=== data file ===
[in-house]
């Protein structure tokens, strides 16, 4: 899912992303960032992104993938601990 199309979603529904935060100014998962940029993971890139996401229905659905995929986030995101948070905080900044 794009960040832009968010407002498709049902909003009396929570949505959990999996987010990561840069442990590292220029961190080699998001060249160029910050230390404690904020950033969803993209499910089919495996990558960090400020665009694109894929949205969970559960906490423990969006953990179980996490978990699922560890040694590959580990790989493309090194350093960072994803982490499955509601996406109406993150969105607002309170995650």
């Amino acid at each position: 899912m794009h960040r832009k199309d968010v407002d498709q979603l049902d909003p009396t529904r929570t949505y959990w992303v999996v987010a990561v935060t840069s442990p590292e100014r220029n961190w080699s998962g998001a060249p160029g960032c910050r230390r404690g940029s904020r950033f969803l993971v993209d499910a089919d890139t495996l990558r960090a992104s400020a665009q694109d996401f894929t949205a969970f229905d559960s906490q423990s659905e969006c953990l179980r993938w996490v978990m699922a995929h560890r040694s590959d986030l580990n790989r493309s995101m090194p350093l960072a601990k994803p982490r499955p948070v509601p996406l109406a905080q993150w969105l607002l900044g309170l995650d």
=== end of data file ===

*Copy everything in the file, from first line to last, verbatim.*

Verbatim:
[in-house]
């Protein structure tokens, strides 16, 4: 899912992303960032992104993938601990 199309979603529904935060100014998962940029993971890139996401229905659905995929986030995101948070905080900044 794009960040832009968010407002498709049902909003009396929570949505959990999996987010990561840069442990590292220029961190080699998001060249160029910050230390404690904020950033969803993209499910089919495996990558960090400020665009694109894929949205969970559960906490423990969006953990179980996490978990699922560890040694590959580990790989493309090194350093960072994803982490499955509601996406109406993150969105607002309170995650």
């Amino acid at each position: 899912m794009h960040r832009k199309d968010v407002d498709q979603l049902d909003p009396t529904r929570t949505y959990w992303v999996v987010a990561v935060t840069s442990p590292e100014r220029n961190w080699s998962g998001a060249p160029g960032c910050r230390r404690g940029s904020r950033f969803l993971v993209d499910a089919d890139t495996l990558r960090a992104s400020a665009q694109d996401f894929t949205a969970f229905d559960s906490q423990s659905e969006c953990l179980r993938w996490v978990m699922a995929h560890r040694s590959d986030l580990n790989r493309s995101m090194p350093l960072a601990k994803p982490r499955p948070v509601p996406l109406a905080q993150w969105l607002l900044g309170l995650d």